The ERP implementation project started in November 2013 and is expected to span a total of 24 months. The company's finance function went live on the new system in May, while the retailer is halfway through implementing buying & merchandising, and soon to work on its retail operation.

Infrastructure changes are deemed necessary, as Charles Tyrwhitt expands its horizons on an international scale. Just two years ago it launched a dedicated Australian website, which is already generating £12 million in annual sales, and the planned New York World Trade Center store will be the business's third outlet in the Big Apple.

Further country-specific websites will surely be in the pipeline, with the retailer's founder Nick Wheeler recently suggesting that he believes Charles Tyrwhitt will be a £1 billion business, in time.

Changes to the website in the UK are also being scheduled in, with Kerry currently considering which path the business is going to take. The current website is based on a bespoke Microsoft system and the retailer must weigh up whether it wants to continue down this path or invest in a replacement web platform.

With eCommerce generating more than 50% of Charles Tyrwhitt's annual revenue, it's not a decision to take lightly.

"I think the key – when web is so important to our business – is to ensure whichever route we take, whether it is redeveloping internally or going with a third-party provider, that we don't lose the flexibility we currently have," Kerry asserted.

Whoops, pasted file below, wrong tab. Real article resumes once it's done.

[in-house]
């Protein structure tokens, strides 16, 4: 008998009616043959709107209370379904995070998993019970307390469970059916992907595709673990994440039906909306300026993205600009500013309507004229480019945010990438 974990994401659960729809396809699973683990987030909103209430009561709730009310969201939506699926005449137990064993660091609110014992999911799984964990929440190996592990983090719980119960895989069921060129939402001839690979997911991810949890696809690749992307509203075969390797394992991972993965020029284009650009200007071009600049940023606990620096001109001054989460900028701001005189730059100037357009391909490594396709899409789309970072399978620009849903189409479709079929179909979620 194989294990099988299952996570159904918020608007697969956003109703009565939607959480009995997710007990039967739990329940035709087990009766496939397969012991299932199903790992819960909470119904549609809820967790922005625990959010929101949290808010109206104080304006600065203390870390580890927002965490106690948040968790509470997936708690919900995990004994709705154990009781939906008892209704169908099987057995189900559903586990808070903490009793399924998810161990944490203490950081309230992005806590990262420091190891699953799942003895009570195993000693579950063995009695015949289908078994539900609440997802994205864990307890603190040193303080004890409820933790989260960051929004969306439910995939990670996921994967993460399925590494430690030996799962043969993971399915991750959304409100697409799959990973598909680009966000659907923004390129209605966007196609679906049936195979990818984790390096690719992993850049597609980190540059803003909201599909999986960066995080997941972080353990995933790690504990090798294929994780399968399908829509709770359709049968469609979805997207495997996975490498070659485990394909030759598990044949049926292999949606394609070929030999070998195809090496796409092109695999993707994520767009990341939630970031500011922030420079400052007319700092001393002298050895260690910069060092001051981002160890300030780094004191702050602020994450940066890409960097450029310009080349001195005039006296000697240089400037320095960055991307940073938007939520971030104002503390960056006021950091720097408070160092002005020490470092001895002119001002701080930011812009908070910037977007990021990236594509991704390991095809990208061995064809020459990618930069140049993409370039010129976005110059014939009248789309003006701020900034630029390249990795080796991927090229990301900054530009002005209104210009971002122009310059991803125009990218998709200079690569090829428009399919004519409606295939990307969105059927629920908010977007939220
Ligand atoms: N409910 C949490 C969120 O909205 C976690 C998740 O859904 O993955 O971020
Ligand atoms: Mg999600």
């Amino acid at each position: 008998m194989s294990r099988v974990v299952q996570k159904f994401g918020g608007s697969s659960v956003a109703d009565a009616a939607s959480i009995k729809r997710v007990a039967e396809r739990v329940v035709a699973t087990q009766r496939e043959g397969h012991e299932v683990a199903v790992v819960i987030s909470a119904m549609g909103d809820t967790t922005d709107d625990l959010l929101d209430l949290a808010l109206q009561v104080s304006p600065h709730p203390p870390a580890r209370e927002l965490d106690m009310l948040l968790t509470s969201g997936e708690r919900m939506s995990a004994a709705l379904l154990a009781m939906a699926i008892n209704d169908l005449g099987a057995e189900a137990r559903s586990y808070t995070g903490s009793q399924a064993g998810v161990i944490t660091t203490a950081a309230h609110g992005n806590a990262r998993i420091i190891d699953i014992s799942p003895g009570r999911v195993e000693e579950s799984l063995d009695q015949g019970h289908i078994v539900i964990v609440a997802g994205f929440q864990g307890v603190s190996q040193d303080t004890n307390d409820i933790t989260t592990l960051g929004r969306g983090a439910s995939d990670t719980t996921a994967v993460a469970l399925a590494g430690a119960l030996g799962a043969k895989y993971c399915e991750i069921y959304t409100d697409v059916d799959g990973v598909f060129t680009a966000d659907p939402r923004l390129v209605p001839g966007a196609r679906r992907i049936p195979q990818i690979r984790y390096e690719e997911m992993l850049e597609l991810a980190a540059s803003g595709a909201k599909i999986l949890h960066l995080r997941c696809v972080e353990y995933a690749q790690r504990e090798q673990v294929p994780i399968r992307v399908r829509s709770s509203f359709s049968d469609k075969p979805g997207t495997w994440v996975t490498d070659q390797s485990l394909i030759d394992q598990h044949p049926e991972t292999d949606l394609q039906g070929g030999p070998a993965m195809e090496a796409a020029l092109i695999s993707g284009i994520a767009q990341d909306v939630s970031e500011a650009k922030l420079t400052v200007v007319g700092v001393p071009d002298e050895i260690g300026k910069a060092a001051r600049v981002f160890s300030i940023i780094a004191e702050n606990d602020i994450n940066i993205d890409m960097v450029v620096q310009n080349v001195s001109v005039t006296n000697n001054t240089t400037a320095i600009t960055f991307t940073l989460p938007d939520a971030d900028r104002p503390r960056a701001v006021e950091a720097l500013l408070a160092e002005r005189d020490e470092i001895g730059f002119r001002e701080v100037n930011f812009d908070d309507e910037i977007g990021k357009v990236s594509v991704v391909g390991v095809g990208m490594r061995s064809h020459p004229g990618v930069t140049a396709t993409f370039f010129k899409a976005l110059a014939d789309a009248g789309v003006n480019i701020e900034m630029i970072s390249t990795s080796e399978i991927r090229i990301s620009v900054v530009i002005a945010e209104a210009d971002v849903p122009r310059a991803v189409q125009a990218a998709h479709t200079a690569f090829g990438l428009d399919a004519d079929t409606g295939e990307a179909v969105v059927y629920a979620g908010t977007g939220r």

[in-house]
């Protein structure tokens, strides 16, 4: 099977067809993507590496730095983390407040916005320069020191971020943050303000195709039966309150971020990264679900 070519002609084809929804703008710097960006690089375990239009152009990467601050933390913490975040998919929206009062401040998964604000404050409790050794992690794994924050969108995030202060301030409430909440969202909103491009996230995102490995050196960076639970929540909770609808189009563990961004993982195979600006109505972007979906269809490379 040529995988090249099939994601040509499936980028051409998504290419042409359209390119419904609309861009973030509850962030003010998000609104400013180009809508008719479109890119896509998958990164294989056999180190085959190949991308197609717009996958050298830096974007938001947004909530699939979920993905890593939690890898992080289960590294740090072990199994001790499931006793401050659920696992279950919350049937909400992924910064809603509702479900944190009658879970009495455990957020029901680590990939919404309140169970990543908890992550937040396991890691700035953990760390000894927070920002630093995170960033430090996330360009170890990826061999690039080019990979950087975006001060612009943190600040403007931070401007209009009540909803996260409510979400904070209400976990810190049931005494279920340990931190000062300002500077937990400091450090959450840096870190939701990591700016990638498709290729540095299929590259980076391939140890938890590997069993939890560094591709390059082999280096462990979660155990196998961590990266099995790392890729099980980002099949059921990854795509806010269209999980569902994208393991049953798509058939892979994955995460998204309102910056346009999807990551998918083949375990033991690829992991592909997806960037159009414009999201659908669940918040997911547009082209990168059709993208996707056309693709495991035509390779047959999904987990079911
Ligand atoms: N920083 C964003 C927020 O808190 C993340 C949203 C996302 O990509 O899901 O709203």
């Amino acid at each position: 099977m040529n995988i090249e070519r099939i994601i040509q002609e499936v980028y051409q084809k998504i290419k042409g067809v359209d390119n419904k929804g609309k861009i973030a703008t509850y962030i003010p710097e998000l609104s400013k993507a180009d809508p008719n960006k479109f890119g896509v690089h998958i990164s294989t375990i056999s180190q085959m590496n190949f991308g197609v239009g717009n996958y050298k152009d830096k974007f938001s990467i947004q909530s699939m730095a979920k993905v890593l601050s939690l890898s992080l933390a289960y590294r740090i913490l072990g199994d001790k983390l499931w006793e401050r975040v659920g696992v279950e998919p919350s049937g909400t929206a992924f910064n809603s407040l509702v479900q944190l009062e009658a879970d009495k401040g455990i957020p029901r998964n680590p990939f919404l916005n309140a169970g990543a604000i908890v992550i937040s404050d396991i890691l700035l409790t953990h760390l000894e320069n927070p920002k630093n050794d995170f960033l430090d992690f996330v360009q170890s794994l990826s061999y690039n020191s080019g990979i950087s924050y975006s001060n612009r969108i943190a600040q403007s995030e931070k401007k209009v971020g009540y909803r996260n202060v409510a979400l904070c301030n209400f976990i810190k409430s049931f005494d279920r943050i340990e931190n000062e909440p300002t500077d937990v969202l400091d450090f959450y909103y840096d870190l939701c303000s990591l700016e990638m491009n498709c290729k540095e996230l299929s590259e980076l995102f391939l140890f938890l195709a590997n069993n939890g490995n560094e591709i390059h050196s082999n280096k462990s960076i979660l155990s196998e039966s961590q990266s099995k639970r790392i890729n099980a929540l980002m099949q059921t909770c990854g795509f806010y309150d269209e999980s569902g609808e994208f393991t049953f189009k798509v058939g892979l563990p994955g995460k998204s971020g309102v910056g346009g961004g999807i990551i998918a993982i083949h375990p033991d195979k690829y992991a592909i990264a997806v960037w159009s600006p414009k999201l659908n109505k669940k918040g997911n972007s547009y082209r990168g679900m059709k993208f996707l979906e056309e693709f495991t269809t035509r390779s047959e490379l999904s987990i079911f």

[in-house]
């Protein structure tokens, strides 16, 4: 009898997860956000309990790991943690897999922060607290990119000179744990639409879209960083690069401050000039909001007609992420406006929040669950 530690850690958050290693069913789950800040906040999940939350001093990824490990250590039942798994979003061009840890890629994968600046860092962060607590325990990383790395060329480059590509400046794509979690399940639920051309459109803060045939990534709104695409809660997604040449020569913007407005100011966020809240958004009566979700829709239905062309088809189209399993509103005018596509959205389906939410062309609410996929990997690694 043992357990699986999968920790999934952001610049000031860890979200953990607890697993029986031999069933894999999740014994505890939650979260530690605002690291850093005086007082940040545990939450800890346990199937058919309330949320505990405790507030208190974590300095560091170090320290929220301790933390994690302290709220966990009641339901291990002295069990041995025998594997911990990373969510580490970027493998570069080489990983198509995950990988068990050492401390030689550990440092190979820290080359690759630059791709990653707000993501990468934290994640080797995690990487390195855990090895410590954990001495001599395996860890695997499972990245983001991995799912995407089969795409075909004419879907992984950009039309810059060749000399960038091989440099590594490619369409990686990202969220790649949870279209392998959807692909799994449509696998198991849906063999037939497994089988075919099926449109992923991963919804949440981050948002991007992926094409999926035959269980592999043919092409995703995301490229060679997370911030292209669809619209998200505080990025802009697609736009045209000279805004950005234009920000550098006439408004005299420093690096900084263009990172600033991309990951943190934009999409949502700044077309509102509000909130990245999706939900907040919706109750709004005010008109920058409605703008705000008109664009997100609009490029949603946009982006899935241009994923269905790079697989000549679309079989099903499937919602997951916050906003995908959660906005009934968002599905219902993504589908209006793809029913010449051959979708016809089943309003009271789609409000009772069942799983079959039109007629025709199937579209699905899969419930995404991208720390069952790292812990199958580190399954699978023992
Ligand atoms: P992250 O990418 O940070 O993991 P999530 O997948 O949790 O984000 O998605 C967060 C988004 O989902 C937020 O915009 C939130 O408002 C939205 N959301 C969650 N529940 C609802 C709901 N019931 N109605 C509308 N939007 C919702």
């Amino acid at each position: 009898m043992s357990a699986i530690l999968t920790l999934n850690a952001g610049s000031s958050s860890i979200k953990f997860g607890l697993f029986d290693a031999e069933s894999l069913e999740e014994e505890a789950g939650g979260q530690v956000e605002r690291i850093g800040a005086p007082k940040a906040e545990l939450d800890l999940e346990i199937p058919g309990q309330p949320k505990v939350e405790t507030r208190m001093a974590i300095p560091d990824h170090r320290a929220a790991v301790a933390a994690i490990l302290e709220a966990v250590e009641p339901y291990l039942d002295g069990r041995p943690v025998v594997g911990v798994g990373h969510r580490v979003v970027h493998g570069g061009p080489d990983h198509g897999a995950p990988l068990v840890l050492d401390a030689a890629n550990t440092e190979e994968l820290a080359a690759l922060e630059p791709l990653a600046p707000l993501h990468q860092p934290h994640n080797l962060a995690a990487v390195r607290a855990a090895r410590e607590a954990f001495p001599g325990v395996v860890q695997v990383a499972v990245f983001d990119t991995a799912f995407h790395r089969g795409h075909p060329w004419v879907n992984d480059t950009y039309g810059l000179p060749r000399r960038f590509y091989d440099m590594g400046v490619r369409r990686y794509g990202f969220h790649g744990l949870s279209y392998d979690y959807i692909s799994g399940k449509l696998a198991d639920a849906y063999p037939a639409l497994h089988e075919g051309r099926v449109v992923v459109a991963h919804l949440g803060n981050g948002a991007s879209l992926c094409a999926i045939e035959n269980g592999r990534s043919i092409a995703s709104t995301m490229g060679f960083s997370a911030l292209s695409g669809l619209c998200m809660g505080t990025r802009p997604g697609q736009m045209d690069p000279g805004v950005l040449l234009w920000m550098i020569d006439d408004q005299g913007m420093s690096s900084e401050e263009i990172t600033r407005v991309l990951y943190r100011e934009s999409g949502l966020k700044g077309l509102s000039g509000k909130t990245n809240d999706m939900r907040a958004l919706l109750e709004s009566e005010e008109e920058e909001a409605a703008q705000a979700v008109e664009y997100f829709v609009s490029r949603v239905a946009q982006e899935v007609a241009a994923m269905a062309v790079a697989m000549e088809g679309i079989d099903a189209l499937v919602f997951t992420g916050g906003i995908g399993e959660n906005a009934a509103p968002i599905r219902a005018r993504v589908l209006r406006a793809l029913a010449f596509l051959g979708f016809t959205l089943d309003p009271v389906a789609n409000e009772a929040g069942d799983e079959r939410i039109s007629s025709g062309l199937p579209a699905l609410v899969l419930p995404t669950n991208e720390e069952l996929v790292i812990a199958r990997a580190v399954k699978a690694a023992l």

"Every platform will have pluses and minuses – it's about understanding what those limitations are before going into a new agreement or partnership. It's a bit like when you choose to go ERP over best of breed – with ERP you'll get one version of the truth, which is a huge benefit to most companies, but you're always going to have to compromise on one business area."

Depending on the decision made by the company, a new technology vendor could soon be partnering with Charles Tyrwhitt, joining the likes of Feefo and Piksel – which offer customer service feedback and managed data services, respectively.

In-store consumer-facing technology, however, comes in the form of digital screens that display branding messages and the iPad 'catalogues' that bring the company's full online offering into the reduced range stores. There is not necessarily a huge demand from the Charles Tyrwhitt customer demographic for much else in this area.

"One of the tricky things with us is the classic customer is late-50s and they buy formal shirts – you don't necessarily have the engagement process that you would have in the likes of Primark or Topshop, where people want to browse through a large selection.

"You are looking at a situation where customers know which size they are and they are just looking for the colours they like. As a CIO you want to do lots of exciting things, but your target audience isn't hugely open to that."

Most of the innovation at Charles Tyrwhitt, it would seem, comes in the form of digital marketing and the in-depth behind-the-scenes data work. But as in-store mobile systems become increasingly mainstream – and arguably more cost effective – there could be new technology to come at the shirt retailer's stores of the future.